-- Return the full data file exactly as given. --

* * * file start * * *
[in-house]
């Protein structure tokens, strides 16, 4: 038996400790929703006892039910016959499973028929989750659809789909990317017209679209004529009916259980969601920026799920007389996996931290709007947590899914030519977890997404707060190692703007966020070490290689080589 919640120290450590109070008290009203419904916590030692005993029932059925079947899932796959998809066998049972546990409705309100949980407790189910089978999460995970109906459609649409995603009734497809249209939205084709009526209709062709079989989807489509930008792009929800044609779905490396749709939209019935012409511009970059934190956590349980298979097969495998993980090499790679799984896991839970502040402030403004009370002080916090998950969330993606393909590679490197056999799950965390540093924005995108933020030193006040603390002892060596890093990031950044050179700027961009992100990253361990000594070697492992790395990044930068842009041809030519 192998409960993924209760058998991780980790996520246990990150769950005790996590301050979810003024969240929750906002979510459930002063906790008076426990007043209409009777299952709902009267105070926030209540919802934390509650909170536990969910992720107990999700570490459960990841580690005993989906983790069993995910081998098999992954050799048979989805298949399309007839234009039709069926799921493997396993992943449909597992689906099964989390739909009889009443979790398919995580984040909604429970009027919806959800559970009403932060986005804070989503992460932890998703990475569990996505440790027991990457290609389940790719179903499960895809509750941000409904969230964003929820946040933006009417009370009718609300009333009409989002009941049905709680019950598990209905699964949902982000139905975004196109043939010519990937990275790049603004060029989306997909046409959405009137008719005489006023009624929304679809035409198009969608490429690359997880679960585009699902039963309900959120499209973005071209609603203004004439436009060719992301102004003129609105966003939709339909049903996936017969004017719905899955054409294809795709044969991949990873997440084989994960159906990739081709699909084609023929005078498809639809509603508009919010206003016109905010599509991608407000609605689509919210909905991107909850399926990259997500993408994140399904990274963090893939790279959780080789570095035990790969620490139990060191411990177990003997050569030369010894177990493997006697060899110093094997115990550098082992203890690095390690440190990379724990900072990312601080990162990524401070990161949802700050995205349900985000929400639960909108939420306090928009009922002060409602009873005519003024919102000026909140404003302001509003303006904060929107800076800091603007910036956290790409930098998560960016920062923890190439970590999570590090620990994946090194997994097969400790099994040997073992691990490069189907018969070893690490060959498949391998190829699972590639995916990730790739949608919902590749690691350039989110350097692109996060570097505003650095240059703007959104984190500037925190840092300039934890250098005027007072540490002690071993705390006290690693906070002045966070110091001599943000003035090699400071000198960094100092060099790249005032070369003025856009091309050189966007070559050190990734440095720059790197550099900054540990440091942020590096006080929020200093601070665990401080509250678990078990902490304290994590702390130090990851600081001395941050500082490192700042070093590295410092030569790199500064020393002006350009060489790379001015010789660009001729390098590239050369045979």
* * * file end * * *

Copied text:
[in-house]
């Protein structure tokens, strides 16, 4: 038996400790929703006892039910016959499973028929989750659809789909990317017209679209004529009916259980969601920026799920007389996996931290709007947590899914030519977890997404707060190692703007966020070490290689080589 919640120290450590109070008290009203419904916590030692005993029932059925079947899932796959998809066998049972546990409705309100949980407790189910089978999460995970109906459609649409995603009734497809249209939205084709009526209709062709079989989807489509930008792009929800044609779905490396749709939209019935012409511009970059934190956590349980298979097969495998993980090499790679799984896991839970502040402030403004009370002080916090998950969330993606393909590679490197056999799950965390540093924005995108933020030193006040603390002892060596890093990031950044050179700027961009992100990253361990000594070697492992790395990044930068842009041809030519 192998409960993924209760058998991780980790996520246990990150769950005790996590301050979810003024969240929750906002979510459930002063906790008076426990007043209409009777299952709902009267105070926030209540919802934390509650909170536990969910992720107990999700570490459960990841580690005993989906983790069993995910081998098999992954050799048979989805298949399309007839234009039709069926799921493997396993992943449909597992689906099964989390739909009889009443979790398919995580984040909604429970009027919806959800559970009403932060986005804070989503992460932890998703990475569990996505440790027991990457290609389940790719179903499960895809509750941000409904969230964003929820946040933006009417009370009718609300009333009409989002009941049905709680019950598990209905699964949902982000139905975004196109043939010519990937990275790049603004060029989306997909046409959405009137008719005489006023009624929304679809035409198009969608490429690359997880679960585009699902039963309900959120499209973005071209609603203004004439436009060719992301102004003129609105966003939709339909049903996936017969004017719905899955054409294809795709044969991949990873997440084989994960159906990739081709699909084609023929005078498809639809509603508009919010206003016109905010599509991608407000609605689509919210909905991107909850399926990259997500993408994140399904990274963090893939790279959780080789570095035990790969620490139990060191411990177990003997050569030369010894177990493997006697060899110093094997115990550098082992203890690095390690440190990379724990900072990312601080990162990524401070990161949802700050995205349900985000929400639960909108939420306090928009009922002060409602009873005519003024919102000026909140404003302001509003303006904060929107800076800091603007910036956290790409930098998560960016920062923890190439970590999570590090620990994946090194997994097969400790099994040997073992691990490069189907018969070893690490060959498949391998190829699972590639995916990730790739949608919902590749690691350039989110350097692109996060570097505003650095240059703007959104984190500037925190840092300039934890250098005027007072540490002690071993705390006290690693906070002045966070110091001599943000003035090699400071000198960094100092060099790249005032070369003025856009091309050189966007070559050190990734440095720059790197550099900054540990440091942020590096006080929020200093601070665990401080509250678990078990902490304290994590702390130090990851600081001395941050500082490192700042070093590295410092030569790199500064020393002006350009060489790379001015010789660009001729390098590239050369045979």